Only one 2016 candidate is talking about race and gun violence after the Charleston massacre

"How many people do we need to see cut down before we act?"

By Sophia Tesfaye

Senior Politics Editor

Published June 18, 2015 10:03PM (EDT)

An FBI agent walks across the street from the Emanuel AME Church following the shooting, Wednesday, June 17, 2015, in Charleston, S.C.          (AP/David Goldman)
An FBI agent walks across the street from the Emanuel AME Church following the shooting, Wednesday, June 17, 2015, in Charleston, S.C. (AP/David Goldman)

In the aftermath of a vicious attack on African-American worshippers by a white gunman in a South Carolina church yesterday, Hillary Clinton said it was time for America to be "honest" and "face hard truths about race, violence, guns and division.”

“How many people do we need to see cut down before we act?” she asked, speaking before the National Association of Latino Elected and Appointed Officials in Las Vegas today, according to the National Journal.

The Democratic presidential candidate prayed for the victims before reminding the gathered elected officials of the role public policy plays in American gun violence.  “In the days ahead, we will again ask what led to this terrible tragedy and where we as a nation need to go. In order to make sense of it, we have to be honest. We have to face hard truths about race, violence, guns and division,” she said.

Clinton told the crowd that she was shocked by what she called the "crime of hate," calling a church "the last place we should ever see violence."

“So as we mourn and as our hearts break a little more, and as we send this message of solidarity that we will not forsake those who have been victimized by gun violence, this time we have to find answers together,” she said.

So far, Clinton is the only 2016 candidate to explicitly call for the reevaluation of guns in America following this mass shooting, although candidates on both sides have explicitly called out the role of racism.

Republican candidate and neurosurgeon, Ben Carson, the only African-American running for president, said in a Facebook post that last night's attack is a reminder that "racial based hate is still very much alive." However Carson, who once called Obamacare “the worst thing that has happened in this nation since slavery,” was quick to lump the violent impact of racism with political disagreements:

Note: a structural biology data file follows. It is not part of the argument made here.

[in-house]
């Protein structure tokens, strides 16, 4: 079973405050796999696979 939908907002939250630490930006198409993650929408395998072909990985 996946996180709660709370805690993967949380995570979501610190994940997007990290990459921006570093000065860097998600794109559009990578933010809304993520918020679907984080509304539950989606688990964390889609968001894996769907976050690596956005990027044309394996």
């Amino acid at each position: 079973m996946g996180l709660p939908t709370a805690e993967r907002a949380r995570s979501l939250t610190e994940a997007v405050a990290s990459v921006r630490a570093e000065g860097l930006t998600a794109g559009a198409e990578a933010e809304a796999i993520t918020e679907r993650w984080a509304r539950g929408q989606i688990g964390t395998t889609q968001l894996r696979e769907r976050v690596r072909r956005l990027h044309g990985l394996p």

In my lifetime I have seen such great progress. Though racial based hate is still very much alive as last night so violently reminded us.

But I worry about a new hate that is growing in our great nation. I fear our intolerance of one another is the new battle ground of evil. Today many feel it is ok to hate someone who thinks differently than you do. The left hates the right. The right hates the left. This attitude is poison. Poison that will sicken all of us.

Just because someone is for Obamacare and another is against doesn't change the fact we are all brothers and sisters. All Americans. As a brain surgeon I can assure you that all of our brains look the same, no matter what our skin color or party affiliation.

Vermont Senator and Democratic candidate, Bernie Sanders ran into a bit of controversy when a pension rally he headlined briefly overlapped with a vigil for the victims in D.C. today, but Sanders also issued a forceful statement on the Charleston attack denouncing racism:

The Charleston church killings are a tragic reminder of the ugly stain of racism that still taints our nation.  This senseless violence fills me with outrage, disgust and a deep, deep sadness.  The hateful killing of nine people praying inside a church is a horrific reminder that, while we have made significant progress in advancing civil rights in this country, we are far from eradicating racism. Our thoughts and prayers are with the families and their congregation.

Democratic candidates Martin O'Malley and Lincoln Chafee both tweeted their condolences to the victims but made not further statements:

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While Sen. Marco Rubio (R-FL) failed to acknowledge the attack at all during a speech before a group of so-called Christian conservatives today. Although Rubio did tweet his condolences earlier in the day, he ignored the shooting while promising to protect the 2nd amendment.

For his part, President Barack Obama was one other politician who made an explicit reference to the epidemic of gun violence during his statement on the shooting today, although his resignation at the idea of a legislative fix was sadly apparent. Today's was reportedly the 14th statement he's delivered in the wake of a mass shooting, and Obama said he and First Lady Michelle Obama knew the murdered pastor of the church, Hon. Rev. Clementa Pinckney:

I’ve had to make statements like this too many times. Communities like this have had to endure tragedies like this too many times. We don’t have all the facts, but we do know that once again innocent people were killed because someone who wanted to inflict harm had no trouble getting their hands on a gun. Now’s the time for mourning and for healing, but let’s be clear: At some point, we as a country will have to reckon with the fact that this type of mass violence doesn’t happen in other advanced countries. It doesn’t happen in other places with this kind of frequency. And it is in our power to do something about it. I say that recognizing that the politics in this town foreclose a lot of those avenues right now. But it’d be wrong for me not to acknowledge it. And at some point, it’s going to be important for the American people to come to grips with it, and for us to be able to shift how we think about the issue of gun violence collectively.

By Sophia Tesfaye

Sophia Tesfaye is Salon's senior editor for news and politics, and resides in Washington, D.C. You can find her on Twitter at @SophiaTesfaye.

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